Sequential trends are positive, as the manufacturer of Rapid Manufacturing and 3D Printing machines reversed its net loss from 2008. 3D Systems stock is trading near its 52-week high.
March 19, 2010–3D Systems Corporation (NASDAQ: TDSC) revenue was up 4% for the fourth quarter of 2009, but down 19% for all of 2009. The company notes that all sequential trends are favorable, as companies increase purchases of materials and are again buying new 3D printers and higher-end SLA devices.
Total revenue in 4Q09 (ending December 31, 2009) was $36.4 million, up 4% from a year earlier. For the year, total revenue was $112.8 million, down from $138 million in 2008.
The company reported $3.6 million of 4Q09 net income, a $2.7 million sequential increase. Net income for all of 2009 totaled $1.1 million, compared to a net loss of $6.1 million in 2008.
Systems revenue for the fourth quarter increased sequentially by $6.1 and by $1.2 million compared to the fourth quarter of 2008. Systems revenue for the
year declined to $30.5 million from $41.3 million in 2008. 3D Printer sales increased relative to the third quarter but decreased as a percentage of total systems revenue due to increased sales of large- and mid-frame systems.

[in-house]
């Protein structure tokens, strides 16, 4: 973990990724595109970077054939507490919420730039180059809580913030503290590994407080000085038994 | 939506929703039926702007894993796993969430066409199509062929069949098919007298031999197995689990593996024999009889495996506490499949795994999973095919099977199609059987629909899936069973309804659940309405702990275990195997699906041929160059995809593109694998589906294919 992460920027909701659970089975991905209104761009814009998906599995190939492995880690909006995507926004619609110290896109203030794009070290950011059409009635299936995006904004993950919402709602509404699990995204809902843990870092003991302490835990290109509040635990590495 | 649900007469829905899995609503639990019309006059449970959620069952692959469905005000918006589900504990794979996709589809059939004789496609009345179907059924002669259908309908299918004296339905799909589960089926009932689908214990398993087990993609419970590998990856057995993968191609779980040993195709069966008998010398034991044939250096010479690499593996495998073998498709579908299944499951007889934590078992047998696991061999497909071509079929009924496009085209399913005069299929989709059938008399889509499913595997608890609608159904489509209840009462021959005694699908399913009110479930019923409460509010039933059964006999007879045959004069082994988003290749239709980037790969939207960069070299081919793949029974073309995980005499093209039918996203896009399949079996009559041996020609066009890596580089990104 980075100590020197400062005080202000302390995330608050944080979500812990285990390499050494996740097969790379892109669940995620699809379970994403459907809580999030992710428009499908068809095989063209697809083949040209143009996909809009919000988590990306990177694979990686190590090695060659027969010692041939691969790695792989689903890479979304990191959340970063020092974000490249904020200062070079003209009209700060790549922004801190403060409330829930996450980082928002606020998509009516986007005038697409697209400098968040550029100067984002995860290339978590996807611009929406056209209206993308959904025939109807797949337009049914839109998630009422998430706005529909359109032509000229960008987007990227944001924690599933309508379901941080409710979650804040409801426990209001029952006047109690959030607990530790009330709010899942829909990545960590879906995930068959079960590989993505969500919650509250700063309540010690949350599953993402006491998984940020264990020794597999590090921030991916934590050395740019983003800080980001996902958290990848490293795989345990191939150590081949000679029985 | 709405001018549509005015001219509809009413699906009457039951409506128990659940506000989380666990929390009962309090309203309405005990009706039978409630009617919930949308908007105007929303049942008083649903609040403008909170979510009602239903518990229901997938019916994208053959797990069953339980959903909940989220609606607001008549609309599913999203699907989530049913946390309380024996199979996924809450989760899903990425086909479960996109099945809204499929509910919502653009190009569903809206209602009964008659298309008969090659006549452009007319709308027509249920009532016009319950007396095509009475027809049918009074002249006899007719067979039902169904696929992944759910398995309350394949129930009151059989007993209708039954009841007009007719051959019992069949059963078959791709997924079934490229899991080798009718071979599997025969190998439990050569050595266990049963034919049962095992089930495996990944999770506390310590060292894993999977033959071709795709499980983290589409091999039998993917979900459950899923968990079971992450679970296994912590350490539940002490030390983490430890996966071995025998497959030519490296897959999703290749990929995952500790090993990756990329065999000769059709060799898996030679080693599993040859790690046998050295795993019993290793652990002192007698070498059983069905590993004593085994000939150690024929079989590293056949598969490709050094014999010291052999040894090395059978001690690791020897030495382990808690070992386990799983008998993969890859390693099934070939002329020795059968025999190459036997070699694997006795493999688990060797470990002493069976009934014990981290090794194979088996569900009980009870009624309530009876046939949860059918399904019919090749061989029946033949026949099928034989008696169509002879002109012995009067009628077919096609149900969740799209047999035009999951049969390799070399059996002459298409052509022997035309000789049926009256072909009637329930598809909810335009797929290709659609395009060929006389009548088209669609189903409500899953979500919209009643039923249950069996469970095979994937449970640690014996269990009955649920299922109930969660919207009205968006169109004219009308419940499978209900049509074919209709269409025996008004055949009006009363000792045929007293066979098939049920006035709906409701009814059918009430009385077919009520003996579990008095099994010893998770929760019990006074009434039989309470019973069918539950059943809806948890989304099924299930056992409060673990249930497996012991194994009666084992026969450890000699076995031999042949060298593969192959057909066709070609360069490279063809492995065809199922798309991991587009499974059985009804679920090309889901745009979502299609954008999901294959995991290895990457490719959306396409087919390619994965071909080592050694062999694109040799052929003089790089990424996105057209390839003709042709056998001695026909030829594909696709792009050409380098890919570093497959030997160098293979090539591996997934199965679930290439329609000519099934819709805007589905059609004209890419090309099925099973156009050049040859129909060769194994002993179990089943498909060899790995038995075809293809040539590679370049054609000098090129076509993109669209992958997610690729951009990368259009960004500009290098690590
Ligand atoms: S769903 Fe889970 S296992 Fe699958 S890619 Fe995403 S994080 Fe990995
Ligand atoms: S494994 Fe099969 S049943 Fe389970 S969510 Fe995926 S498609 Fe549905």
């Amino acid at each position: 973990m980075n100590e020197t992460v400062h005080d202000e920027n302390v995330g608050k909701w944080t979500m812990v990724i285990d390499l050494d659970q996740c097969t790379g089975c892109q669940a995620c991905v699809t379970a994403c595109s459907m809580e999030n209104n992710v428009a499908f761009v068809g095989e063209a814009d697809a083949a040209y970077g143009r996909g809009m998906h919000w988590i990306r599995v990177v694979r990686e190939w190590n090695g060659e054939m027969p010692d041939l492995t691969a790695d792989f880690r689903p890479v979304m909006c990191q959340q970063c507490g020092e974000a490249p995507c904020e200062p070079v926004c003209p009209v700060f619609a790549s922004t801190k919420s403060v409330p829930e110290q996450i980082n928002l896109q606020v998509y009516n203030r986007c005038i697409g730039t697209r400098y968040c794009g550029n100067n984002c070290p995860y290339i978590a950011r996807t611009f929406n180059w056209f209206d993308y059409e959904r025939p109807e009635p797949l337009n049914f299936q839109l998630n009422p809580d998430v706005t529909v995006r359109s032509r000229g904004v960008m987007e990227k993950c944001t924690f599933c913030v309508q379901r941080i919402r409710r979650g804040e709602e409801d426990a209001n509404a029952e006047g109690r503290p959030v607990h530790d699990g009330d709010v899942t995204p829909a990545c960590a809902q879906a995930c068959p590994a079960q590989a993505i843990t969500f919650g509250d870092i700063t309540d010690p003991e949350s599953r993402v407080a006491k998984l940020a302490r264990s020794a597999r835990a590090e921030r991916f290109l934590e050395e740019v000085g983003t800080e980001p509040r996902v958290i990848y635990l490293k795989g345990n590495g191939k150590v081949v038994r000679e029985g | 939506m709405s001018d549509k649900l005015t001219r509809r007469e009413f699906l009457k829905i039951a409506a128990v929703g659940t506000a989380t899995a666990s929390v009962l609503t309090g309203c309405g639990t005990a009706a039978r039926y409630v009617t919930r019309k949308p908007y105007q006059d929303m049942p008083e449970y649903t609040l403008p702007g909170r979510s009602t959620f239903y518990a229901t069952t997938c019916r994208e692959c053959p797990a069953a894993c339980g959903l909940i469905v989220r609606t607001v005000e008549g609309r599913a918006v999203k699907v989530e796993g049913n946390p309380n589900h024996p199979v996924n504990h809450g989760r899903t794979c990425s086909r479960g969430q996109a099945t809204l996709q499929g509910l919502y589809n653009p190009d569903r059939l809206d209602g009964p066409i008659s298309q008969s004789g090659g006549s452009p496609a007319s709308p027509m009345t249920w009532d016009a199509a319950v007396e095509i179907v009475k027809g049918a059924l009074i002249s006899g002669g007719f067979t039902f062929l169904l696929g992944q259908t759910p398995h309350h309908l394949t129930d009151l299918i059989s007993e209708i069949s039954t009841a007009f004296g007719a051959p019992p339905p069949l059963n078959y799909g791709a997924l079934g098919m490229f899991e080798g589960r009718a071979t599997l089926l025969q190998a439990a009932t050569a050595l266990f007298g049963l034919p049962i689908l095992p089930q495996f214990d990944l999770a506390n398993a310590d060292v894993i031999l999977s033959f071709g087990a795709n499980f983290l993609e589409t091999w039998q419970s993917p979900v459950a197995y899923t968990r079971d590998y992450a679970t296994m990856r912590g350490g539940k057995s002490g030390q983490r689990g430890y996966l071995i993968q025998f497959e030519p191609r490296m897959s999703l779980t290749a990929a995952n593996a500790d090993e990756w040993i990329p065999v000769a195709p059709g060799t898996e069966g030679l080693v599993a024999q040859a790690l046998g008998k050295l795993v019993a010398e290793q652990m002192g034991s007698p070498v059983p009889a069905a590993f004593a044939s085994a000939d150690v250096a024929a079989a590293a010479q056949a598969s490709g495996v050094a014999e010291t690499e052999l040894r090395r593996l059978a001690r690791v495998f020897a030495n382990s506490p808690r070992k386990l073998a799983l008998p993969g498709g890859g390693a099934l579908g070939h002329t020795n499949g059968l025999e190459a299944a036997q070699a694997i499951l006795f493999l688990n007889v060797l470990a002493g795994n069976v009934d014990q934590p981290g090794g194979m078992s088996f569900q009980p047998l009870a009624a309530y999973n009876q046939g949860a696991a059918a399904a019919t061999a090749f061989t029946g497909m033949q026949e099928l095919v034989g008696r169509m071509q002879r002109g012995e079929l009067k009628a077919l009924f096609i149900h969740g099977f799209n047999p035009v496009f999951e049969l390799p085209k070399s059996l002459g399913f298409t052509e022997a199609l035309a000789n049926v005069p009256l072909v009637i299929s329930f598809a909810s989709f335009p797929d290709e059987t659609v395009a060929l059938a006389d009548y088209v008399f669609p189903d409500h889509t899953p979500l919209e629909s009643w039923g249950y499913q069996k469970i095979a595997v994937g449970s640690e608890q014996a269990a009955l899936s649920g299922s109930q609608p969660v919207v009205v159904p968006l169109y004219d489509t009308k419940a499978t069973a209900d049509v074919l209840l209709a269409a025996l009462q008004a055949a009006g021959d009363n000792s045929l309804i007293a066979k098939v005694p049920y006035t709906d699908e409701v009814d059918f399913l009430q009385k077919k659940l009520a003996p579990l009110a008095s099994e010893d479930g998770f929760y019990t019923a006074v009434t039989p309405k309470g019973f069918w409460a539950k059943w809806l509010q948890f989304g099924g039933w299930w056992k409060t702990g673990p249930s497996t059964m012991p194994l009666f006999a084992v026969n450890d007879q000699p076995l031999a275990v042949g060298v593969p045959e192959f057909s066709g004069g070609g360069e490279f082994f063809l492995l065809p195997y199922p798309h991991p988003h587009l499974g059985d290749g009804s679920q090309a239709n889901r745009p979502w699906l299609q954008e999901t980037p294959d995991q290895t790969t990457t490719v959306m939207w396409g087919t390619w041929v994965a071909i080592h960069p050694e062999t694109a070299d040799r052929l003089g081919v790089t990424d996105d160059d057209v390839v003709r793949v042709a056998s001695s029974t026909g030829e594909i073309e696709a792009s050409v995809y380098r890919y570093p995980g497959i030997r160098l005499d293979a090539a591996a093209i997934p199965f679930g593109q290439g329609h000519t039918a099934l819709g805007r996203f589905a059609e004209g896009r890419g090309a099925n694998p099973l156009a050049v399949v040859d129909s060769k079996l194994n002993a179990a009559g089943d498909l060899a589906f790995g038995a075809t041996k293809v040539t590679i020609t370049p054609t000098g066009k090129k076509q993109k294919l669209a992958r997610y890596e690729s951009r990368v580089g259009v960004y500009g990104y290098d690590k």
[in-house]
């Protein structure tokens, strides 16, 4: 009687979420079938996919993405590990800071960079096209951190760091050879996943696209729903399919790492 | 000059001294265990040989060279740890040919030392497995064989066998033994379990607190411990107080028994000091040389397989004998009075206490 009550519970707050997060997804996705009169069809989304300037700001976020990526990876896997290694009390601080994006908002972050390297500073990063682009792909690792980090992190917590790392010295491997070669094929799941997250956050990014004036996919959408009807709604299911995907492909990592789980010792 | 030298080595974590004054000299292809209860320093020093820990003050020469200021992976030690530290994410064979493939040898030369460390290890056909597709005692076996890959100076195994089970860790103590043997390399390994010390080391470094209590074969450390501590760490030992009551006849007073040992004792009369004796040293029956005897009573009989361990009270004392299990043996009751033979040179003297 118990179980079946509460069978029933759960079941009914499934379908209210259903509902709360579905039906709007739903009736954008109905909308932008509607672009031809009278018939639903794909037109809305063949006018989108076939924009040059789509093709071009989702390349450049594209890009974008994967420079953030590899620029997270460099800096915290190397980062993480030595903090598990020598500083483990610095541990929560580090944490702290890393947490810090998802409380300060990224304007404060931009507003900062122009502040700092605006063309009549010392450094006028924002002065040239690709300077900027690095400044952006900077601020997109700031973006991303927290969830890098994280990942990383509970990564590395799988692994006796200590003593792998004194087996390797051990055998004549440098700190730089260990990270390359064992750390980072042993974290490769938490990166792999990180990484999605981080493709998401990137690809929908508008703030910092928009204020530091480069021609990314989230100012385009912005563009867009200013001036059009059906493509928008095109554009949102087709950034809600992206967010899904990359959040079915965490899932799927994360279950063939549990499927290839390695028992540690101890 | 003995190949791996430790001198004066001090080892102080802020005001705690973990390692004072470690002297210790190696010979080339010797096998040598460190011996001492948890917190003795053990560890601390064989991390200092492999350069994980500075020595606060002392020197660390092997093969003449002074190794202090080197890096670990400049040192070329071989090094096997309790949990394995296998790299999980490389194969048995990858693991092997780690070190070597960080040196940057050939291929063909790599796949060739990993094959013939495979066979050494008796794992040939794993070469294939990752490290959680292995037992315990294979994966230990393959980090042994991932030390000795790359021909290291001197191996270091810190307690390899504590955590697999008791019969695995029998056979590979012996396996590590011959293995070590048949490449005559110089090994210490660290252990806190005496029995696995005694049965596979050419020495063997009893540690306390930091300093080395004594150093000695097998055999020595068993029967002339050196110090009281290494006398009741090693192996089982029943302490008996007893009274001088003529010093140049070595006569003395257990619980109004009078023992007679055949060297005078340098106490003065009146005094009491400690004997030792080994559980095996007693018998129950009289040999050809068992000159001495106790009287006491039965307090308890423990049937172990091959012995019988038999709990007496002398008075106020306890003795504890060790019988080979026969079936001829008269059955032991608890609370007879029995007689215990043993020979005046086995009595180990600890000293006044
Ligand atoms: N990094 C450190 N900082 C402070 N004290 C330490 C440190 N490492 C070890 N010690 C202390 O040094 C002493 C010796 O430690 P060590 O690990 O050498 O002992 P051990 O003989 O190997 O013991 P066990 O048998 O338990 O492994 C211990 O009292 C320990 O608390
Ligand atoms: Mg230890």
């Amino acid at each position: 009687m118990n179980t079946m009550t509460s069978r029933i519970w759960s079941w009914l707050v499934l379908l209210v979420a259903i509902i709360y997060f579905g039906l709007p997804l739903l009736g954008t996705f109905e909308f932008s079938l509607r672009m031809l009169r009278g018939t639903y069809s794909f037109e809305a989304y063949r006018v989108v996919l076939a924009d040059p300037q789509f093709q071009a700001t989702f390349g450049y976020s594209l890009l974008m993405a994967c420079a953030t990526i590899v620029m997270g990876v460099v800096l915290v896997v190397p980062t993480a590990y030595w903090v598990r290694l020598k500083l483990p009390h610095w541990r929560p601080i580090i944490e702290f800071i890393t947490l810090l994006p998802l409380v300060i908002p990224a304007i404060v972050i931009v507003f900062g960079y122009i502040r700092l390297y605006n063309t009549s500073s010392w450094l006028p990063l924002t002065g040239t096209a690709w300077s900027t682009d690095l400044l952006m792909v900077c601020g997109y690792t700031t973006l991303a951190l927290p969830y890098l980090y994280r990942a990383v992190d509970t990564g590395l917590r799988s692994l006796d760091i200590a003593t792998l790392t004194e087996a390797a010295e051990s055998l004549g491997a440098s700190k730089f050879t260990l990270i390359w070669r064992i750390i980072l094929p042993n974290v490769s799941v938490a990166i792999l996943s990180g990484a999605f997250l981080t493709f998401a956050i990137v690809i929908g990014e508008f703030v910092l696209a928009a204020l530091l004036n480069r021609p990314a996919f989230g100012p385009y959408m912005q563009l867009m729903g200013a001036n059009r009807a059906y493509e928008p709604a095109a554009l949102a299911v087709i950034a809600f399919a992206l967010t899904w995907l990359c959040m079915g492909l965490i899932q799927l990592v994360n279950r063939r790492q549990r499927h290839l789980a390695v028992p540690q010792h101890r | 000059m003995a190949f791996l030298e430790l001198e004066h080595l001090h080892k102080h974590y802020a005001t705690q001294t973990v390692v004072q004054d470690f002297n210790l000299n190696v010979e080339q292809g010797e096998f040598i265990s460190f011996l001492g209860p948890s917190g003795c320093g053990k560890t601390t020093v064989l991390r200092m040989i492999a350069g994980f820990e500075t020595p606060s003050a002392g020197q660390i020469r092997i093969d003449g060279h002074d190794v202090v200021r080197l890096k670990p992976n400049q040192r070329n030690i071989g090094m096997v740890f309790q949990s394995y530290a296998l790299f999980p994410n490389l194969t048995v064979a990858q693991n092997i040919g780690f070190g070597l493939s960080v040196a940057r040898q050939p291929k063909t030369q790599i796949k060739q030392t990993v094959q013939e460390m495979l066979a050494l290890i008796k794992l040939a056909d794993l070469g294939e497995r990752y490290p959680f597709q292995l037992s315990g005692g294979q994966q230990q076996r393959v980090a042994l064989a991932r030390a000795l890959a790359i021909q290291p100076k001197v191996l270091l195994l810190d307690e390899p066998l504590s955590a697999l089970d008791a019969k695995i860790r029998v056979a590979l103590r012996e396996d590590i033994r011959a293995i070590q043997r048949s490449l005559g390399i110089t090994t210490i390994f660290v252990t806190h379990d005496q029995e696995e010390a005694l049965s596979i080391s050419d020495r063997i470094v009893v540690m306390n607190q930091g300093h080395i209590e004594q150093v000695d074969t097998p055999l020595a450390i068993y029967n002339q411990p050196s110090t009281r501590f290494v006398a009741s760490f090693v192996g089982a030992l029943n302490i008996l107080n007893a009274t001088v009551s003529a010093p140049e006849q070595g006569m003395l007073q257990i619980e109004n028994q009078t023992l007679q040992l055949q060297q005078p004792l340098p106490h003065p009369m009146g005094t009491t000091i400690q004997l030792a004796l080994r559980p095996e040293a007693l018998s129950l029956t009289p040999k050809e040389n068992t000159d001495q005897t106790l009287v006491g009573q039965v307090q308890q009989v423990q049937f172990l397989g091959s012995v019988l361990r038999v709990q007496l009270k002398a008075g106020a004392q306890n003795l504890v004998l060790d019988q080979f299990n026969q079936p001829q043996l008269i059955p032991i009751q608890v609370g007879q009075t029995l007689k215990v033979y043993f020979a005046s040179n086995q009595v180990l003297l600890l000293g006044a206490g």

Materials sales continued to improve sequentially, a trend the company says resumed in 2Q09. Materials revenue grew by $1.7 million over the third quarter of 2009. Integrated materials for the quarter increased by $0.5 million to $4.4 million, which contributed to the sequential quarterly growth.
Service revenue, including revenue from businesses acquired in the fourth quarter, rose by 12% sequentially and by 4% year-over-year. 3D Systems attributes part of the growth to sales from its new 3Dproparts service. The increase was partially offset by a decrease in system upgrade sales.
During 2009, the company generated $7.7 million of net cash from operations, of which $5.2 million was used to fund its strategic investing activities. The company is debt free and ended 2009 with $24.9 million of available cash compared to $22.2 million at December 31, 2008.
Cash per share on December 31, 2009 was $1.09.
The Final Analysis
3D Systems weathered 2009 better than we thought they would. The company managed to improve its bottom line for three straight quarters despite lower revenues. The cost reductions and productivity improvements started in 2008 have paid off.
Looking ahead, 3D Systems has a significant new competitor, HP. Next month’s launch of is first product—a variation on the Stratasys uPrint—will provide plenty of tough competition in the low end. As we will explain in a separate article closer to product launch, HP intends to duplicate its success with wide-format printers for engineering, where it came to market late, started with a partner, and wound up owning the market. §
Five charts, provided by 3D Systems, follow.